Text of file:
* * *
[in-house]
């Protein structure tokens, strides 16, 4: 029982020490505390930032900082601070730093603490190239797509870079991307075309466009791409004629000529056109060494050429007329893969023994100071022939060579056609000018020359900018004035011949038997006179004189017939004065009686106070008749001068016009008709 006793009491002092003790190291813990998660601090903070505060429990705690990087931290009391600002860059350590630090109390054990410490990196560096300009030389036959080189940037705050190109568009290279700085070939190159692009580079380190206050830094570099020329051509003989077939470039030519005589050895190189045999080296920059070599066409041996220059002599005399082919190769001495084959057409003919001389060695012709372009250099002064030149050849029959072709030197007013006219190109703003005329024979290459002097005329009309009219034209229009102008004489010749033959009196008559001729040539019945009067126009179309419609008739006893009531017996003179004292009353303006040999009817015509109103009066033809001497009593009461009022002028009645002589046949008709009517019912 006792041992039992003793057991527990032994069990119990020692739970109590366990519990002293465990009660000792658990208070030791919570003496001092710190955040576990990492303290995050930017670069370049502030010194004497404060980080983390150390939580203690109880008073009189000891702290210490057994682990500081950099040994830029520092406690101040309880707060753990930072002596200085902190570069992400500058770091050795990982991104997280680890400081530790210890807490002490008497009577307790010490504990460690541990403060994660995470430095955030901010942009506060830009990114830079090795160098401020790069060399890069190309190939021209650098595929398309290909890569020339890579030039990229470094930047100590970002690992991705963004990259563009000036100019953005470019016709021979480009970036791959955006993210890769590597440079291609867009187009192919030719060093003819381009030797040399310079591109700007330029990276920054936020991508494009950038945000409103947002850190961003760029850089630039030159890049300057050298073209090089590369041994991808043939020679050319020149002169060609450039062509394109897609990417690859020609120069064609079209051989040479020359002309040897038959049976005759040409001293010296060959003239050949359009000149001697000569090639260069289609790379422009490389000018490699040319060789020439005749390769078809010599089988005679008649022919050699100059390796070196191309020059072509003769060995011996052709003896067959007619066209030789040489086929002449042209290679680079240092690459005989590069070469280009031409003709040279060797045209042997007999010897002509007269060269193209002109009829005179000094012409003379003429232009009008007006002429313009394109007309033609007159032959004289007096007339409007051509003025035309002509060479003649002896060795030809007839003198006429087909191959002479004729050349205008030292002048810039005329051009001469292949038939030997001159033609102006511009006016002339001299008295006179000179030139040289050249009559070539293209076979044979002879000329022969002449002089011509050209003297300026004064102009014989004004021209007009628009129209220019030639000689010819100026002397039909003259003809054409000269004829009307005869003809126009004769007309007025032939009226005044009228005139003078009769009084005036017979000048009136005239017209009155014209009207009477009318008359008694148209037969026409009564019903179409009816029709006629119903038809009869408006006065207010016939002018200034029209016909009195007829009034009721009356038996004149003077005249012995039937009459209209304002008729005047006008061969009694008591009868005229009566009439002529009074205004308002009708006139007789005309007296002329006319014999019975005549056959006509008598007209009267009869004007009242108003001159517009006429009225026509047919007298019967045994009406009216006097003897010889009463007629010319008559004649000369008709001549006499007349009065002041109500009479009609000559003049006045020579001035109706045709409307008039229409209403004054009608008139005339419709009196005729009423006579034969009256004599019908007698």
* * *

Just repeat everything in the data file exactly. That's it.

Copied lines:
[in-house]
């Protein structure tokens, strides 16, 4: 029982020490505390930032900082601070730093603490190239797509870079991307075309466009791409004629000529056109060494050429007329893969023994100071022939060579056609000018020359900018004035011949038997006179004189017939004065009686106070008749001068016009008709 006793009491002092003790190291813990998660601090903070505060429990705690990087931290009391600002860059350590630090109390054990410490990196560096300009030389036959080189940037705050190109568009290279700085070939190159692009580079380190206050830094570099020329051509003989077939470039030519005589050895190189045999080296920059070599066409041996220059002599005399082919190769001495084959057409003919001389060695012709372009250099002064030149050849029959072709030197007013006219190109703003005329024979290459002097005329009309009219034209229009102008004489010749033959009196008559001729040539019945009067126009179309419609008739006893009531017996003179004292009353303006040999009817015509109103009066033809001497009593009461009022002028009645002589046949008709009517019912 006792041992039992003793057991527990032994069990119990020692739970109590366990519990002293465990009660000792658990208070030791919570003496001092710190955040576990990492303290995050930017670069370049502030010194004497404060980080983390150390939580203690109880008073009189000891702290210490057994682990500081950099040994830029520092406690101040309880707060753990930072002596200085902190570069992400500058770091050795990982991104997280680890400081530790210890807490002490008497009577307790010490504990460690541990403060994660995470430095955030901010942009506060830009990114830079090795160098401020790069060399890069190309190939021209650098595929398309290909890569020339890579030039990229470094930047100590970002690992991705963004990259563009000036100019953005470019016709021979480009970036791959955006993210890769590597440079291609867009187009192919030719060093003819381009030797040399310079591109700007330029990276920054936020991508494009950038945000409103947002850190961003760029850089630039030159890049300057050298073209090089590369041994991808043939020679050319020149002169060609450039062509394109897609990417690859020609120069064609079209051989040479020359002309040897038959049976005759040409001293010296060959003239050949359009000149001697000569090639260069289609790379422009490389000018490699040319060789020439005749390769078809010599089988005679008649022919050699100059390796070196191309020059072509003769060995011996052709003896067959007619066209030789040489086929002449042209290679680079240092690459005989590069070469280009031409003709040279060797045209042997007999010897002509007269060269193209002109009829005179000094012409003379003429232009009008007006002429313009394109007309033609007159032959004289007096007339409007051509003025035309002509060479003649002896060795030809007839003198006429087909191959002479004729050349205008030292002048810039005329051009001469292949038939030997001159033609102006511009006016002339001299008295006179000179030139040289050249009559070539293209076979044979002879000329022969002449002089011509050209003297300026004064102009014989004004021209007009628009129209220019030639000689010819100026002397039909003259003809054409000269004829009307005869003809126009004769007309007025032939009226005044009228005139003078009769009084005036017979000048009136005239017209009155014209009207009477009318008359008694148209037969026409009564019903179409009816029709006629119903038809009869408006006065207010016939002018200034029209016909009195007829009034009721009356038996004149003077005249012995039937009459209209304002008729005047006008061969009694008591009868005229009566009439002529009074205004308002009708006139007789005309007296002329006319014999019975005549056959006509008598007209009267009869004007009242108003001159517009006429009225026509047919007298019967045994009406009216006097003897010889009463007629010319008559004649000369008709001549006499007349009065002041109500009479009609000559003049006045020579001035109706045709409307008039229409209403004054009608008139005339419709009196005729009423006579034969009256004599019908007698």